Lord, You have always given

bread for the coming day;

and though I am poor,

today I believe.


Lord, You have always given

strength for the coming day;

and though I am weak,

today I believe.


Lord, You have always given

peace for the coming day;

and though of anxious heart,

today I believe.


Lord, You have always kept

me safe in trials;

and now, tried as I am,

today I believe.


Lord, You have always marked

the road for the coming day;

and though it may be hidden,

today I believe.


Lord, You have always lightened

this darkness of mine;

and though the night is here,

today I believe.


Lord, You have always spoken

when time was ripe;

and though You be silent now,

today I believe.[1]

The prayer you just read has been a great source of comfort to me over the past 6 years or so. I discovered it right after finishing 6 months at Capernwray Bible School in the UK and was heading off for 2 more months of Bible School in Greece before moving to the States for college. I kept returning to this prayer all throughout those two months in light of the upcoming move, and it became my guiding prayer for a while.

The prayer is part of the Celtic Daily Prayer’s evening office, and it’s one of the last prayers you say before falling asleep. The whole daily office is structured in such a way to lead you, in prayer, through the day in this cycle: In the morning, we pray to see God in the day and for his guidance throughout the day. In the middle of the day we pray that our actions would be established and we would work for His purpose and glory. In the evening we pray for God’s action and speak of how we wait for His hand; and, we remind ourselves — with the prayer above — that even if we can’t see what he’s up to right now, we believe that he is working. That’s how the day finishes, with an invitation to remember and trust, then rest.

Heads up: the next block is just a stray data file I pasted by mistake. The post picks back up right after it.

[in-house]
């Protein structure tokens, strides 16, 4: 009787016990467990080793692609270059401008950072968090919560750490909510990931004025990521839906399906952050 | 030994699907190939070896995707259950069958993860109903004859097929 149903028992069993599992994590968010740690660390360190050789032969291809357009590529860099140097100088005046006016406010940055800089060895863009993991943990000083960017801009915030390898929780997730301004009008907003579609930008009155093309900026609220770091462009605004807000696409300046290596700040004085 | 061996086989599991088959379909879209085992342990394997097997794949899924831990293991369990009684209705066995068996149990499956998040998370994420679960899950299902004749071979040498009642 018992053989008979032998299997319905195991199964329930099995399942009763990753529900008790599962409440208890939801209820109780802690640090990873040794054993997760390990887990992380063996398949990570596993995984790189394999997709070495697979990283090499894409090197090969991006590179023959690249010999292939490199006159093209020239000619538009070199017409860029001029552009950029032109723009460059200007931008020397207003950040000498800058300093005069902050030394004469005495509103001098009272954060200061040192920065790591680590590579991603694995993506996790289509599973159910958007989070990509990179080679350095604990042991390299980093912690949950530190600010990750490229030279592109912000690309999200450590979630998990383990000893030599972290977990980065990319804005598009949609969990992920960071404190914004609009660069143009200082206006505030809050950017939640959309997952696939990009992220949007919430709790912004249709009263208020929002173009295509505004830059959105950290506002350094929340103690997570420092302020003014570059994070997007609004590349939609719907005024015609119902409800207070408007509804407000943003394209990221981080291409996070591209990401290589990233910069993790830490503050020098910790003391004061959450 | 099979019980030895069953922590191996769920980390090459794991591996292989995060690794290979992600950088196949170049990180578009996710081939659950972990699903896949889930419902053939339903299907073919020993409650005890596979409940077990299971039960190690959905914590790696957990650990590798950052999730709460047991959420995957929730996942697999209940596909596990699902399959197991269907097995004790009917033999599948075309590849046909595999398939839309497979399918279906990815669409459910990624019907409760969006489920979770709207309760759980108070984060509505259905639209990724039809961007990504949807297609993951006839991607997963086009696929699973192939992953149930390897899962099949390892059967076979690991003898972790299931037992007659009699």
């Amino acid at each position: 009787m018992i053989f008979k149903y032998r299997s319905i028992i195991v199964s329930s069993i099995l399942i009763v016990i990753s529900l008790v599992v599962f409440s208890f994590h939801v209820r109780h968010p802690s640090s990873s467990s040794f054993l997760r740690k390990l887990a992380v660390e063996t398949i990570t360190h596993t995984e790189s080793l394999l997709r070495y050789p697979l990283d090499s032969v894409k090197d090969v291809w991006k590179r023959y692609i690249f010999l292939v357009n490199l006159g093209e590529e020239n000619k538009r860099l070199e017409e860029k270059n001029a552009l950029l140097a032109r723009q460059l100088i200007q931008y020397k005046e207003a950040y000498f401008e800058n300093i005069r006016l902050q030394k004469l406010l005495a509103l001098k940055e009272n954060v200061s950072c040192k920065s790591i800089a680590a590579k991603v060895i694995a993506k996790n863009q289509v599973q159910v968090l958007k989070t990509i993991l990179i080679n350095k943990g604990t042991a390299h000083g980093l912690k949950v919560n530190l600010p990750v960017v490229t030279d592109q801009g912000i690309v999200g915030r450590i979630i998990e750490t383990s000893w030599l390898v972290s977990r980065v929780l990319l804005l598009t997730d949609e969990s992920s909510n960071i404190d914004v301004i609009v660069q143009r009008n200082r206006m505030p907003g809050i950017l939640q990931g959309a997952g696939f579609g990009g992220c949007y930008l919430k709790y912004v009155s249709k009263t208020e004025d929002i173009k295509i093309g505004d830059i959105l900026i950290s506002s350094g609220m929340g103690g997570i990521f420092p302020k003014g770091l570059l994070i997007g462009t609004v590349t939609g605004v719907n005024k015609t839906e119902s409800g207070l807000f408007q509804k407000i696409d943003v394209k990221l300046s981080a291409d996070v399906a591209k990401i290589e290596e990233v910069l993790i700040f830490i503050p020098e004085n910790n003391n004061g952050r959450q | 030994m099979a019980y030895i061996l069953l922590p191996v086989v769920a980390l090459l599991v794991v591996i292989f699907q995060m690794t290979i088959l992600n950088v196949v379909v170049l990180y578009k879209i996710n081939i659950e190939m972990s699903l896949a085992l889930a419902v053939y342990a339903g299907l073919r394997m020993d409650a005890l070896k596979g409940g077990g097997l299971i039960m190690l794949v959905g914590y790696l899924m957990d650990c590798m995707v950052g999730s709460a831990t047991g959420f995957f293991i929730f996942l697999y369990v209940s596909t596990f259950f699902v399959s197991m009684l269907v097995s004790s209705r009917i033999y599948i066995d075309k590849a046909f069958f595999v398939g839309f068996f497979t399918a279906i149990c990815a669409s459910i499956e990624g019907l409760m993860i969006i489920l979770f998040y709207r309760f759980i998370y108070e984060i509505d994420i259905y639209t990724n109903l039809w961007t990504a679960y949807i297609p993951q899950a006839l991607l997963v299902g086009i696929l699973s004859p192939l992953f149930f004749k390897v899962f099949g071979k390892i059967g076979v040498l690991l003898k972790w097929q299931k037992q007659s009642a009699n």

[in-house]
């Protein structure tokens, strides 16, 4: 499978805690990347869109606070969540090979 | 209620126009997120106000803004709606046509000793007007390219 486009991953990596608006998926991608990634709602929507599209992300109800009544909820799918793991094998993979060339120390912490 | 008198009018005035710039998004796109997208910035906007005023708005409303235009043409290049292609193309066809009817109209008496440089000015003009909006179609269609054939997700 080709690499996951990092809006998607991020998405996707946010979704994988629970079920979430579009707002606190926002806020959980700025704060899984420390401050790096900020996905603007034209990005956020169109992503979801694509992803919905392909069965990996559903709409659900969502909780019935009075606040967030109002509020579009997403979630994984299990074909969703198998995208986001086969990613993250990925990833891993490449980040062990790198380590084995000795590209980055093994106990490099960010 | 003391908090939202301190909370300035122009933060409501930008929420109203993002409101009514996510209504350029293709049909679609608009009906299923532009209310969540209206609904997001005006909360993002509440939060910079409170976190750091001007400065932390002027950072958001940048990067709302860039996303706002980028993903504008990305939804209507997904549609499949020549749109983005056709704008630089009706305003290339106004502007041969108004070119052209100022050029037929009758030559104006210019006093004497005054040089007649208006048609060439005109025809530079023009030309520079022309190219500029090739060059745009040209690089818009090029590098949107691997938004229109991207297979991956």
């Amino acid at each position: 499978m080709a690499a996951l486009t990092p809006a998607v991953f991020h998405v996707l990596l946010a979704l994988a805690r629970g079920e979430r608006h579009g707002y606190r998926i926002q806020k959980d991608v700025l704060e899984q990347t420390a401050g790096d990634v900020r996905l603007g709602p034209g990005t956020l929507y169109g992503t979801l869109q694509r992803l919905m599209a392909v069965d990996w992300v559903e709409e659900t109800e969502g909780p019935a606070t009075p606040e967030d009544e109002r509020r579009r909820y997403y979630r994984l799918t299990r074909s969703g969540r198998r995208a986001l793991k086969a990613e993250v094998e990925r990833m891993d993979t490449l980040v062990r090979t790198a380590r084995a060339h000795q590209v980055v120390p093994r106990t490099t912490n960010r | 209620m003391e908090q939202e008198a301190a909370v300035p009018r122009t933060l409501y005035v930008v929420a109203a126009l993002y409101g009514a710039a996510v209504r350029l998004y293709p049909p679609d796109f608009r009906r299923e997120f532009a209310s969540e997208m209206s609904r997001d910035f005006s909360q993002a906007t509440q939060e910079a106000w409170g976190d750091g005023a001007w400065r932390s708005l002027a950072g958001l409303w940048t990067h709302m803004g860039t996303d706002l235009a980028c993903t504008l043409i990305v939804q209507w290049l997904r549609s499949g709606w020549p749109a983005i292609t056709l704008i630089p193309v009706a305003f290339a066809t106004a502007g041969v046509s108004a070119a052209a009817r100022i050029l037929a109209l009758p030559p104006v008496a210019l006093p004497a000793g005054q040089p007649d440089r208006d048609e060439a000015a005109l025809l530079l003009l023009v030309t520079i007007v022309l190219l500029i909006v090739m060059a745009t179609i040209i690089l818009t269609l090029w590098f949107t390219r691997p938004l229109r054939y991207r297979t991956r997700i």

There’s so much about this poem/prayer that I love. I love where it fits in the day. I love how it touches on so many different parts of life that can be unsettling. I love how abstract, yet rhythmic and repetitive it is. I love how the invitation of the poem is to remember God’s action and character; and, despite the fact we may not see that action now, we are invited to trust the action is present in whatever circumstance we find ourselves in.

I also really like how the poem doesn’t promise an outcome. We’re invited to remember and believe, but the belief is in God’s character, not necessarily in a specific outcome. The world could end tomorrow, but that does not change who God is, what he’s done, and what he will do. It’s a reminder I need often. And just as the poem doesn’t promise an outcome, nor does it minimize or take away from the emotion attached to the circumstances we’re in. It’s scary not to know what comes next. To not know where our next meal is coming from, or where we will live. It’s even scarier to do battle with our inner demons and not see change. But still, the invitation exists to remember who he is and trust his character.

I don’t know how this strikes you, but I’m really grateful that this is how we are being invited to finish our day. After working hard, showing up, giving ourselves to the process, and quite possibly having no indication that things will be different tomorrow, we are asked to believe that God is doing something. We’re asked to rest in that hope and wake up with expectation tomorrow.

[1] The Northumbria Community, Celtic Daily Prayers Book 1: The Journey Begins, Evening Prayer, Expressions of Faith.


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